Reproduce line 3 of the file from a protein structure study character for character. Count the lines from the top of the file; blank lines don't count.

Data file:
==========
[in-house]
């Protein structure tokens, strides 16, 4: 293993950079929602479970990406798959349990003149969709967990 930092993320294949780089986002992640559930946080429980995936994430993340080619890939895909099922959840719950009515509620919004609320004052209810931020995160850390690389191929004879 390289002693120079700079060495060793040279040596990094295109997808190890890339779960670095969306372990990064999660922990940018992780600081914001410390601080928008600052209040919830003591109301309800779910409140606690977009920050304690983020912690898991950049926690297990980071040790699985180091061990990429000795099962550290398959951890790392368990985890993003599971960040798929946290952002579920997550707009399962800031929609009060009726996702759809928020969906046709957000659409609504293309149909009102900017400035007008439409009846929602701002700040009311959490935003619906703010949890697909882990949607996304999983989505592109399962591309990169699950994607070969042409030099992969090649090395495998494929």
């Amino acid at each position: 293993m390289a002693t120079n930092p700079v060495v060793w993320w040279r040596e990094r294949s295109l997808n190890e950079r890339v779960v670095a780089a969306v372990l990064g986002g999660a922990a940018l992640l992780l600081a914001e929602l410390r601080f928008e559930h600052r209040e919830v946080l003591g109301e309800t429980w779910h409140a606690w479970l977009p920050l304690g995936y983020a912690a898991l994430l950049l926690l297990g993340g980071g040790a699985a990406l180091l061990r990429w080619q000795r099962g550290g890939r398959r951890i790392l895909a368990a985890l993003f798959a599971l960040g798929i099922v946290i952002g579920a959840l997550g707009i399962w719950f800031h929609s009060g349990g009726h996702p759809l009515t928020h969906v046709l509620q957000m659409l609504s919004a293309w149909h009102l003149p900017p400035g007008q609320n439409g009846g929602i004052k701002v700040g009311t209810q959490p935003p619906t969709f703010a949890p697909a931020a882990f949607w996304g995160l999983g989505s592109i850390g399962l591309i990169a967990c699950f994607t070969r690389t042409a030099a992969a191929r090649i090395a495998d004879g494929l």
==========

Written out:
């Amino acid at each position: 293993m390289a002693t120079n930092p700079v060495v060793w993320w040279r040596e990094r294949s295109l997808n190890e950079r890339v779960v670095a780089a969306v372990l990064g986002g999660a922990a940018l992640l992780l600081a914001e929602l410390r601080f928008e559930h600052r209040e919830v946080l003591g109301e309800t429980w779910h409140a606690w479970l977009p920050l304690g995936y983020a912690a898991l994430l950049l926690l297990g993340g980071g040790a699985a990406l180091l061990r990429w080619q000795r099962g550290g890939r398959r951890i790392l895909a368990a985890l993003f798959a599971l960040g798929i099922v946290i952002g579920a959840l997550g707009i399962w719950f800031h929609s009060g349990g009726h996702p759809l009515t928020h969906v046709l509620q957000m659409l609504s919004a293309w149909h009102l003149p900017p400035g007008q609320n439409g009846g929602i004052k701002v700040g009311t209810q959490p935003p619906t969709f703010a949890p697909a931020a882990f949607w996304g995160l999983g989505s592109i850390g399962l591309i990169a967990c699950f994607t070969r690389t042409a030099a992969a191929r090649i090395a495998d004879g494929l």